There are still far too many women who avoid doing regular monthly self-checks on their breasts and going to get mammograms every year when they reach the appropriate age. Some women avoid these activities out of fear, busyness, or denial, but others simply haven’t been taught about the importance of monitoring your breast health. It isn’t taught in most schools, and some parents never so much as mention self-exams to their daughters when they hit puberty.
But breast health is so important, and everyone should know how to do a breast self-exam; it could be the difference between life and death if you discover something amiss and get it diagnosed before it becomes a much bigger problem.
Luckily, the British supermarket company Asda knows exactly how important breast health is, which is why it has decided to put breast health facts and tips on all their store-brand feminine hygiene product packaging and encourage women to be their own “breast friend.” Now every woman who menstruates and uses one of Asda’s feminine hygiene products will get the information she needs to properly maintain and monitor her breast health.
The decision was announced by a member of Parliament, Paula Sherriff, at the All-Party Parliamentary Group on Women’s Health Conference in Westminster. She says, “I’m delighted that Asda is putting this public health message on its own brand packaging. This will encourage women to take action and will save lives.”
The change is part of the company’s “Tickled Pink” campaign, which is working to end breast cancer. Asda is also donating £25,000 to each of two breast cancer charities: Breast Cancer Care and Breast Cancer Now.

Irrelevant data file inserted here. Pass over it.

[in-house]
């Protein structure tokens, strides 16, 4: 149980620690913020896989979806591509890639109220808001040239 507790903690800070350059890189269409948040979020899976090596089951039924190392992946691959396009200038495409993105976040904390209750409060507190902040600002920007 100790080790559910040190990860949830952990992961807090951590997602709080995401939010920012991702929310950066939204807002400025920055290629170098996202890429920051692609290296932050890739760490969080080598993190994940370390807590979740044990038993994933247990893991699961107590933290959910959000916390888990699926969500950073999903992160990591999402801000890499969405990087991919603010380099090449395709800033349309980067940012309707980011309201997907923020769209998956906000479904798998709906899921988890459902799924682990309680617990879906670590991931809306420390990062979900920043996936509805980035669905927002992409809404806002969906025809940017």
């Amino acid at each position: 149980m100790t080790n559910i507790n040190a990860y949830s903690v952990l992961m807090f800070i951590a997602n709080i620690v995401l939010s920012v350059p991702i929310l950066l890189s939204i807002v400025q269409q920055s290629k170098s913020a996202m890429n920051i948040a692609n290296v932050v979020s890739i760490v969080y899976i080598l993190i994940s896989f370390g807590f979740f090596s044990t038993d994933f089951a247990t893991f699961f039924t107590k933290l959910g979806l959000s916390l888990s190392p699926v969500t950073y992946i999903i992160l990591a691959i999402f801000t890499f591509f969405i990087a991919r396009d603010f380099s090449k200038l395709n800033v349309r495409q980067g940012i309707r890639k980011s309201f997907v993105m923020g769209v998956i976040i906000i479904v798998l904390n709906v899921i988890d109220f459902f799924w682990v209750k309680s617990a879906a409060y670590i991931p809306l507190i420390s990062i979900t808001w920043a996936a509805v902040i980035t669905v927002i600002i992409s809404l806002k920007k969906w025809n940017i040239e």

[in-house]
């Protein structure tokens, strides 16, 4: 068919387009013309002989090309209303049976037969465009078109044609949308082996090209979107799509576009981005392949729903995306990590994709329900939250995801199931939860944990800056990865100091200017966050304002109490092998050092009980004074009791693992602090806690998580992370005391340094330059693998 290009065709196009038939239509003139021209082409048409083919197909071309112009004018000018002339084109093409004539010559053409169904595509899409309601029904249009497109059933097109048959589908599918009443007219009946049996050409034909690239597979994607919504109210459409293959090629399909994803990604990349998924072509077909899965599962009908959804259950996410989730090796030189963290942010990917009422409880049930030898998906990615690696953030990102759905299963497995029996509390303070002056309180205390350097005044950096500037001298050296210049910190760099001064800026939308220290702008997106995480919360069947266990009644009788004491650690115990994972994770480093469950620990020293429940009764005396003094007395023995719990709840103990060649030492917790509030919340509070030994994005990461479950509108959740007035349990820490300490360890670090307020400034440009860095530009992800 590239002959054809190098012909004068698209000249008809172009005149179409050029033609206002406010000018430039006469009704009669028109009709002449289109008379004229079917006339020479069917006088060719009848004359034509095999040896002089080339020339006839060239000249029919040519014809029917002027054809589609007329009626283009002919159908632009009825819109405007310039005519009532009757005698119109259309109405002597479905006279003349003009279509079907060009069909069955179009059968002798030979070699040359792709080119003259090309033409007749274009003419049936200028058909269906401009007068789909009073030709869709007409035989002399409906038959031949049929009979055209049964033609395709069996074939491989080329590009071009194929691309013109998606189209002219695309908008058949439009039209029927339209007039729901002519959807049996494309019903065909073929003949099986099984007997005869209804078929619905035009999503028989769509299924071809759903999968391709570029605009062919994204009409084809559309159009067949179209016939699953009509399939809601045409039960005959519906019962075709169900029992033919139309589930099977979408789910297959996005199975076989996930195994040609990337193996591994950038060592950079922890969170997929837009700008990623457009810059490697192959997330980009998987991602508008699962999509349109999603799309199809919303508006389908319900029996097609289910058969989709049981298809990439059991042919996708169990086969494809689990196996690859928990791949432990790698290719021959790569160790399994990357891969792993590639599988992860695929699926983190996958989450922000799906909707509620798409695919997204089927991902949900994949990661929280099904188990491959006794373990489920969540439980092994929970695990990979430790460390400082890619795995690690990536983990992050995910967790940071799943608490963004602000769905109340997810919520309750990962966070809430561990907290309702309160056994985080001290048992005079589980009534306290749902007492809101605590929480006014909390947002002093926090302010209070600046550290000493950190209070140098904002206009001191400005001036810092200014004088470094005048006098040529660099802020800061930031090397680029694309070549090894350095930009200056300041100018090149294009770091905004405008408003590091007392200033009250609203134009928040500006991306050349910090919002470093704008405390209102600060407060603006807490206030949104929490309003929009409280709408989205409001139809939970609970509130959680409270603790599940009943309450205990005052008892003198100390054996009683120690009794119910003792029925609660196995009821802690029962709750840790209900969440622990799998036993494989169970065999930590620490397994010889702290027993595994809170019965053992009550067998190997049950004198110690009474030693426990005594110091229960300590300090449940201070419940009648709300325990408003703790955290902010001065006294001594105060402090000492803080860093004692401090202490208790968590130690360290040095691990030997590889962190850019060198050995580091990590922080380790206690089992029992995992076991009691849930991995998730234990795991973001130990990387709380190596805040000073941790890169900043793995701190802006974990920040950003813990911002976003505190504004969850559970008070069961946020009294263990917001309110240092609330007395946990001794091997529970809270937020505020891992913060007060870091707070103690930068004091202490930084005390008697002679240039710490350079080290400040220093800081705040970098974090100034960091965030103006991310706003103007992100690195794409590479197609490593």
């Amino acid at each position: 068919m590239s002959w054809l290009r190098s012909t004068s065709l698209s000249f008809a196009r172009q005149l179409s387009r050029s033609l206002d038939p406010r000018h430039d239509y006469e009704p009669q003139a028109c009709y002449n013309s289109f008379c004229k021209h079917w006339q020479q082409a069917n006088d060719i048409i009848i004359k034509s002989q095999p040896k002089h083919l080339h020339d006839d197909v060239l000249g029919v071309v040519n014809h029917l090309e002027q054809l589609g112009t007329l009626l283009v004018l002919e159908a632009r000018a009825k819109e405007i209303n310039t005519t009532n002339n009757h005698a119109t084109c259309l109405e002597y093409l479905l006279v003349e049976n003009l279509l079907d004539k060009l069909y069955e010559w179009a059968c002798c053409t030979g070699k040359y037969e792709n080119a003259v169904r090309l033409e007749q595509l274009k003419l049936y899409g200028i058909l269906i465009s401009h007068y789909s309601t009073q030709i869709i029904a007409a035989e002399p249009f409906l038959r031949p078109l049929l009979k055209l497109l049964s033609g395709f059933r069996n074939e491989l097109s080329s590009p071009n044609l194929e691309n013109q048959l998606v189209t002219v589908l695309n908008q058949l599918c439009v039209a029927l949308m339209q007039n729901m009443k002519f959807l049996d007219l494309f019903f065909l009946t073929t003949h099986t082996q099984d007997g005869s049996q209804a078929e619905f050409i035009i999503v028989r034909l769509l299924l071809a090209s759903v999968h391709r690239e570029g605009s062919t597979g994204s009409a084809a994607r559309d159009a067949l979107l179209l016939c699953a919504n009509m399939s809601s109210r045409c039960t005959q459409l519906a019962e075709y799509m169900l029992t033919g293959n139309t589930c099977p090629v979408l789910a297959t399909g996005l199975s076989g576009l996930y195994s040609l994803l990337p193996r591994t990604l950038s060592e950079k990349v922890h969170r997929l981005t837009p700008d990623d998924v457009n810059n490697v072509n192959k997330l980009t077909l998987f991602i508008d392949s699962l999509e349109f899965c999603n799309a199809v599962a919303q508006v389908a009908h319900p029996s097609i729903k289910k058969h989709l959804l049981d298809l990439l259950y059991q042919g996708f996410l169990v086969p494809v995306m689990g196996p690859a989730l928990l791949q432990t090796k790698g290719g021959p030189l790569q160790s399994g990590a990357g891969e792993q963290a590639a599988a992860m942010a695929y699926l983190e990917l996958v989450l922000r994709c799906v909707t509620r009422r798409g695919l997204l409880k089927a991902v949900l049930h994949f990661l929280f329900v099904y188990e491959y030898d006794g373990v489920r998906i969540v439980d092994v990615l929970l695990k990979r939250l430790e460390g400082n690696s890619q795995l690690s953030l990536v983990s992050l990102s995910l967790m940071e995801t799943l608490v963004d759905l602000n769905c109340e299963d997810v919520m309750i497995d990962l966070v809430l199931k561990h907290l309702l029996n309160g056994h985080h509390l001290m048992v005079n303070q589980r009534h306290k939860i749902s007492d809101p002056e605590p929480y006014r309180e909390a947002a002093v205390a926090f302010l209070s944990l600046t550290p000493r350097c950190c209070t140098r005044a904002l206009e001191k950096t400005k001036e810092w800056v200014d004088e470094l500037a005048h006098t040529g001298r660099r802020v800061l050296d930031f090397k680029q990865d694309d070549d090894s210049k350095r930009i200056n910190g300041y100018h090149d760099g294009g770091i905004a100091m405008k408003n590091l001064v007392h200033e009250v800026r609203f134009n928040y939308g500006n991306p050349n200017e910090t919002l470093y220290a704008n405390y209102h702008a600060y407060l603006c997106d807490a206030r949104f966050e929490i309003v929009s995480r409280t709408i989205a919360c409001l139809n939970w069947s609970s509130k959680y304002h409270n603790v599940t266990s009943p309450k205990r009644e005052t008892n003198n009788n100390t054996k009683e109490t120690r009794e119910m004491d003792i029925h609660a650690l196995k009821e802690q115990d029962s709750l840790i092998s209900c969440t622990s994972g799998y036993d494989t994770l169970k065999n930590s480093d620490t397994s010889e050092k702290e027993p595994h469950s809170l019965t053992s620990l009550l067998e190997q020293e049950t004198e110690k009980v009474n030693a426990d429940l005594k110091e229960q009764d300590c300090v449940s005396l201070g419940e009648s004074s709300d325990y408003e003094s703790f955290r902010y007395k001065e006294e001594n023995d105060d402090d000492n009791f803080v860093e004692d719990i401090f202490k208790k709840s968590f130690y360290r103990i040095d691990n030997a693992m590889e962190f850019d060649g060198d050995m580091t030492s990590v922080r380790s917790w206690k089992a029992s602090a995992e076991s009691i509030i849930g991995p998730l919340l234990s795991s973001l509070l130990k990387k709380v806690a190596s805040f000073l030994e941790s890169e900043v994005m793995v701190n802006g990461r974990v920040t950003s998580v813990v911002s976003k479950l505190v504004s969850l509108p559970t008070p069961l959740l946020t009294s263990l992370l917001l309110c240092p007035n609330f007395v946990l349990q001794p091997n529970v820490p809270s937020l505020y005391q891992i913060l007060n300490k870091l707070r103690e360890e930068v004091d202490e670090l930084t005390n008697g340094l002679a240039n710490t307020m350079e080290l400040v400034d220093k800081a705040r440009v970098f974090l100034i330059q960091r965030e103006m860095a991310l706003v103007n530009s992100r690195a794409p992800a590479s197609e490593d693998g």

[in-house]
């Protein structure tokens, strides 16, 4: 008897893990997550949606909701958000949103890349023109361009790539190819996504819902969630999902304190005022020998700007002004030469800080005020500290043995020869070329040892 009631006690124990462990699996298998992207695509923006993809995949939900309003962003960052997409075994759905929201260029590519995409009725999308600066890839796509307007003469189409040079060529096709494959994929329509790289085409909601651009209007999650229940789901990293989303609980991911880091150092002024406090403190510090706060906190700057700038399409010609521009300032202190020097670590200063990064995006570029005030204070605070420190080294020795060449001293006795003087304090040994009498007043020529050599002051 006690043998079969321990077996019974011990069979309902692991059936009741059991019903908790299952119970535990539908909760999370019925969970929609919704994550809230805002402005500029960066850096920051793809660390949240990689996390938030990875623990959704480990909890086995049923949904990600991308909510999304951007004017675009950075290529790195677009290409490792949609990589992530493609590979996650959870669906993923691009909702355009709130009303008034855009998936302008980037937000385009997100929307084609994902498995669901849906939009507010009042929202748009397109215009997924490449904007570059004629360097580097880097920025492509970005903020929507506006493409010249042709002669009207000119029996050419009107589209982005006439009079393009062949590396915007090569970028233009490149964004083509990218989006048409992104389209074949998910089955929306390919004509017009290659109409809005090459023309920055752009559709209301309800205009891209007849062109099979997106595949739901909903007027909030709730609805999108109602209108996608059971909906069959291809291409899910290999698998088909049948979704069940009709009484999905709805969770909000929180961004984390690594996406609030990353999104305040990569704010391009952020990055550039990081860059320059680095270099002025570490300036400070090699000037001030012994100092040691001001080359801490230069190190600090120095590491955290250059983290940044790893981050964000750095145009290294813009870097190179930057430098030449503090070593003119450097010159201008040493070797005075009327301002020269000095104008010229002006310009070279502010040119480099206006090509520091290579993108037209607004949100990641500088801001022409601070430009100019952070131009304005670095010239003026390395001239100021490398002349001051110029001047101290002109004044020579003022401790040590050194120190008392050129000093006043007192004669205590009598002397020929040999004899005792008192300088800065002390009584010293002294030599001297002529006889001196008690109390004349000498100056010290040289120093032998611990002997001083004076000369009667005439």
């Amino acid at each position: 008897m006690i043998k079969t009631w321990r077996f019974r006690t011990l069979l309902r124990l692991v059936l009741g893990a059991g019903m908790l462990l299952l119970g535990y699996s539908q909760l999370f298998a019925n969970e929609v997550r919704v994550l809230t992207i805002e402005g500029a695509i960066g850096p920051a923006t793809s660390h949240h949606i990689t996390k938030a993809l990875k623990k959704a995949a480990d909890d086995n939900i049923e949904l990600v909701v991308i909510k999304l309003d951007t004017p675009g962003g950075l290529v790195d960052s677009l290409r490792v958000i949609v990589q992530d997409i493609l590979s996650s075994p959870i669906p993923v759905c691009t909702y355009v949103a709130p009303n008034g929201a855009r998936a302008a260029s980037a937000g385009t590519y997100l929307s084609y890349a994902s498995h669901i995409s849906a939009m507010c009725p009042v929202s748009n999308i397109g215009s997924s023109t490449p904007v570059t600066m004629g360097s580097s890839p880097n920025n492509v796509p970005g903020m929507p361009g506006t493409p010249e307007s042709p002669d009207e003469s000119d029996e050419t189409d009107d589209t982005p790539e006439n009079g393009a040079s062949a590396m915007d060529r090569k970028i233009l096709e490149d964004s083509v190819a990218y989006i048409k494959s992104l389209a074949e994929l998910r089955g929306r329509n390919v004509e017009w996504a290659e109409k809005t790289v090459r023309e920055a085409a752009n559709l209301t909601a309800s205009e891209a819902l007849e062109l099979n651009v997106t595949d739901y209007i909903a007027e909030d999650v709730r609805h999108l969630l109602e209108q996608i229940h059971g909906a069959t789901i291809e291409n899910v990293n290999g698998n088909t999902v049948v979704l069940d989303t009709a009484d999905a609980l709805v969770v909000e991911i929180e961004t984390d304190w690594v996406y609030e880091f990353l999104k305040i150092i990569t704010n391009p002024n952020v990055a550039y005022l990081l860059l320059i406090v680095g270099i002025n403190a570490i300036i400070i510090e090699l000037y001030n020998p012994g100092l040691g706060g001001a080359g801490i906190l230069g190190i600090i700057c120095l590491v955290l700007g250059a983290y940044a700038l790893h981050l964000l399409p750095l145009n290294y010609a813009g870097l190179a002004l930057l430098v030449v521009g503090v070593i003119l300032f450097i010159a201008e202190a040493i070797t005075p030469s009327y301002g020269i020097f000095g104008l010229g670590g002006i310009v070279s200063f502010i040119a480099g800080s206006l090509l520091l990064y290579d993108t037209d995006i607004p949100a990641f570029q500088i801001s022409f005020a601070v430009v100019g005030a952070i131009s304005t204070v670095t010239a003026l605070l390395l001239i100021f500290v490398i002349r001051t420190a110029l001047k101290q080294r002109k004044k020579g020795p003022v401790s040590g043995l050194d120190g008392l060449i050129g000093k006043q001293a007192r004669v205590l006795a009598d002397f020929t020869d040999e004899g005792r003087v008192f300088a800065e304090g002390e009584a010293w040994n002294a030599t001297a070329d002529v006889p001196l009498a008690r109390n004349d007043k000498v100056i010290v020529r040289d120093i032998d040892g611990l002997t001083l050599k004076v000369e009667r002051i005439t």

Samia al Qadhi, CEO of Breast Cancer Care, praised the company’s decision to print women’s health information on their packaging:
“Spreading the word about the importance of breast checking in this way could save lives, as knowing the signs and symptoms of breast cancer can lead to diagnosing the cancer sooner.”
Thank you, Asda, for stepping up and being the first company to put a voluntary statement about women’s health on your feminine hygiene product packaging. We can only hope other brands will see the need for a change like this as well, so that all women can get the breast health information they need and deserve.
Some things women should look for when performing a self-exam include: change in breast size or shape, a sore or rash, nipple discharge, skin indentation, pain, an inverted nipple, a change in vein size or skin texture, or swelling in the area of the armpit or collarbone.
Click “next” to learn how to perform a breast self-exam.
Elizabeth Nelson is a wordsmith, an alumna of Aquinas College in Grand Rapids, a four-leaf-clover finder, and a grammar connoisseur. She has lived in west Michigan since age four but loves to travel to new (and old) places. In her free time, she. . . wait, what’s free time?